It appears that a deal involving the EU and Greece is imminent. Greek bond yields hit their peak level in the current crisis, the ECB has altered its rules for collateral and the media are reporting that a deal is in place (here and here.)
The FT reports on the negotiations over the terms of the deal:
Officials added that Germany was sticking to its demand that the eurozone portion of the loans would have to be made at or near Greek market rates of 6 per cent or more, though this could lead to different rates being charged by other countries.
One said the agreement “reflects high rates … it is not a ‘subsidy’ and thus not a climbdown. Not even the Germans regard most recent rates as market rates”.
The FT also editorialises on this, blaming the Germans for failing to calm the bond markets sufficiently:
Berlin is also adamant liquidity support be given at market rates. This makes no sense: a rescue is needed precisely when debt markets cease to function and refuse to refinance Greece at sustainable rates. Insisting that a rescue takes place at “market rates” is to insist no rescue takes place at all. Market yields reflect this contradiction, and show that Europe has not yet put its money where its mouth is.
I have a tendency to question agreed wisdom so let me play the role of academic devil’s advocate here for a second. Ultimately, Greek fiscal stability will require a combination of lower spending and higher taxes. Yes, bond yields at current levels—if sustained—would be unlikely to be consistent with long-run fiscal stability.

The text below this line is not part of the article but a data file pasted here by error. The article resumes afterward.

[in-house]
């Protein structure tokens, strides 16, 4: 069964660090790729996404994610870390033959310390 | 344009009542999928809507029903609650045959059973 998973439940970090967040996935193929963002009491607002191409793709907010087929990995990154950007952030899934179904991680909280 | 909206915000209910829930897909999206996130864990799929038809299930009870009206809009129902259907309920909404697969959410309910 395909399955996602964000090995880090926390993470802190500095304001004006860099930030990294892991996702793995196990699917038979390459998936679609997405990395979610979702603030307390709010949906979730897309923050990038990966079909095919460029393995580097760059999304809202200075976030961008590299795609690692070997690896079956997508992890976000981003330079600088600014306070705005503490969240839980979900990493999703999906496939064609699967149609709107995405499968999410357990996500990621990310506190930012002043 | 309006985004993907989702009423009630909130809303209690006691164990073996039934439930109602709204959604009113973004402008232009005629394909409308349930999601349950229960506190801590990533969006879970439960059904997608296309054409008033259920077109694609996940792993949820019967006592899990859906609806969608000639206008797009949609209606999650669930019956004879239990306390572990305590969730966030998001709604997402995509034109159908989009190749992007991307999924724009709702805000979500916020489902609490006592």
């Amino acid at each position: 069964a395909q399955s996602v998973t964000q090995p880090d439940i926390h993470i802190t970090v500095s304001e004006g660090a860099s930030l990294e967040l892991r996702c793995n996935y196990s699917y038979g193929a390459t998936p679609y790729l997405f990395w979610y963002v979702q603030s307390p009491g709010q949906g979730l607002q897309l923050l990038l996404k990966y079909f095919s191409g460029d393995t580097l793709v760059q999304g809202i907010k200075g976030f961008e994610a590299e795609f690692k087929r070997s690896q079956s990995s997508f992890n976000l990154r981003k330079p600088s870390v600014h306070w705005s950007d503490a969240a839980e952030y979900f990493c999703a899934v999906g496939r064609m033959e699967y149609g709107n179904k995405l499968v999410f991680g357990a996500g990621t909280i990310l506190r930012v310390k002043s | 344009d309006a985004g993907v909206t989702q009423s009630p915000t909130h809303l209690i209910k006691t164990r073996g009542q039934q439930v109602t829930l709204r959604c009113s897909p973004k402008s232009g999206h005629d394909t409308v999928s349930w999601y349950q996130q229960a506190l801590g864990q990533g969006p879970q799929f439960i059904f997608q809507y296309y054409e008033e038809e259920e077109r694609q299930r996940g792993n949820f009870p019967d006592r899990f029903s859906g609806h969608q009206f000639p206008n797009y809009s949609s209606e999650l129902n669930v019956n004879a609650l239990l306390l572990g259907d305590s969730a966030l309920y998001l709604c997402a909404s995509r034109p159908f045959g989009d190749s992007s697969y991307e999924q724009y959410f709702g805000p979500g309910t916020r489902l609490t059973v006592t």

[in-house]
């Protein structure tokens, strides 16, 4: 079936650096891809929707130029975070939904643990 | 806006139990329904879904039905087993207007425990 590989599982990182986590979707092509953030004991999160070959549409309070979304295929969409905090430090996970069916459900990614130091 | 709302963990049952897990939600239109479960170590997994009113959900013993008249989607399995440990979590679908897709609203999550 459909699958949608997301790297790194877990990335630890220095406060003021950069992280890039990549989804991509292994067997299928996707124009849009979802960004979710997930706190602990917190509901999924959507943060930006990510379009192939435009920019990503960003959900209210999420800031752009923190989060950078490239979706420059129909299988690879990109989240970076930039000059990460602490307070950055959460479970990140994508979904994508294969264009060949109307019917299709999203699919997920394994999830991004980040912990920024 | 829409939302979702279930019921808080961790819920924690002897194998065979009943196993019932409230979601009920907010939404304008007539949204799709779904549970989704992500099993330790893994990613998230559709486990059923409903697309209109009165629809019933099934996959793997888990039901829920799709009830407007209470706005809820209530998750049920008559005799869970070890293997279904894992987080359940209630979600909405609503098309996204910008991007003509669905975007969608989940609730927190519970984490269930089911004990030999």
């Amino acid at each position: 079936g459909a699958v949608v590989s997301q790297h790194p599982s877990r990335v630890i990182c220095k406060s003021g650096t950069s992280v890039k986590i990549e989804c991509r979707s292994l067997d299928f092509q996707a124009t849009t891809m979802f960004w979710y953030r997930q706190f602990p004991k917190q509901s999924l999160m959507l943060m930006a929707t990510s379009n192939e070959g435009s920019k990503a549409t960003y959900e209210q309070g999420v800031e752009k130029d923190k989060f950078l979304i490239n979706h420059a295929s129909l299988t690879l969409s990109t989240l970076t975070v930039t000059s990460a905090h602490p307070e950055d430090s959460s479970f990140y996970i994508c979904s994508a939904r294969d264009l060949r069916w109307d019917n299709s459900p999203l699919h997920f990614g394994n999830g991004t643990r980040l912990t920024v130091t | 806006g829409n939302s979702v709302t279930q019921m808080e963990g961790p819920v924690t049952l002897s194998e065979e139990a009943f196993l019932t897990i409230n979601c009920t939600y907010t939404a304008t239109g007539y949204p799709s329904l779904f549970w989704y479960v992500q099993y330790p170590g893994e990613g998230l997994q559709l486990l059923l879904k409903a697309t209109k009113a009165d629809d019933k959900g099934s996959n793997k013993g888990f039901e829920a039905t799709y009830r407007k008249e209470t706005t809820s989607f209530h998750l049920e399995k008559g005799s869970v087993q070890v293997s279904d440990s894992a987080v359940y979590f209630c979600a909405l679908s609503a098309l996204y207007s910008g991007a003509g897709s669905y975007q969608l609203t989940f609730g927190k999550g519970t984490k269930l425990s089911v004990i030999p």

However, a program that
(a) Made it clear that Greece would be able to roll over private sector debt because the EU will intervene to provide the funds
(b) Credibly lead to the adjustments in Greece’s structural deficit.
should stabilise the fiscal situation in Greece and lead to a return to lower borrowing rates for Greece. That the EU should charge a high interest rate for providing the funds for (a) and overseeing the program for (b) is, it could be argued, not unreasonable. Indeed, if the rates associated with (a) are not high enough to be painful then it may be difficult to get much traction going on (b).
Of course, the Greek government is going to look to get the interest rates on its assistant loans set as low as possible. But that doesn’t mean that a percent here or there on these loans is the key issue right now.
The other major unknown here is how any deal will affect the sovereign bond market’s attitude to Ireland.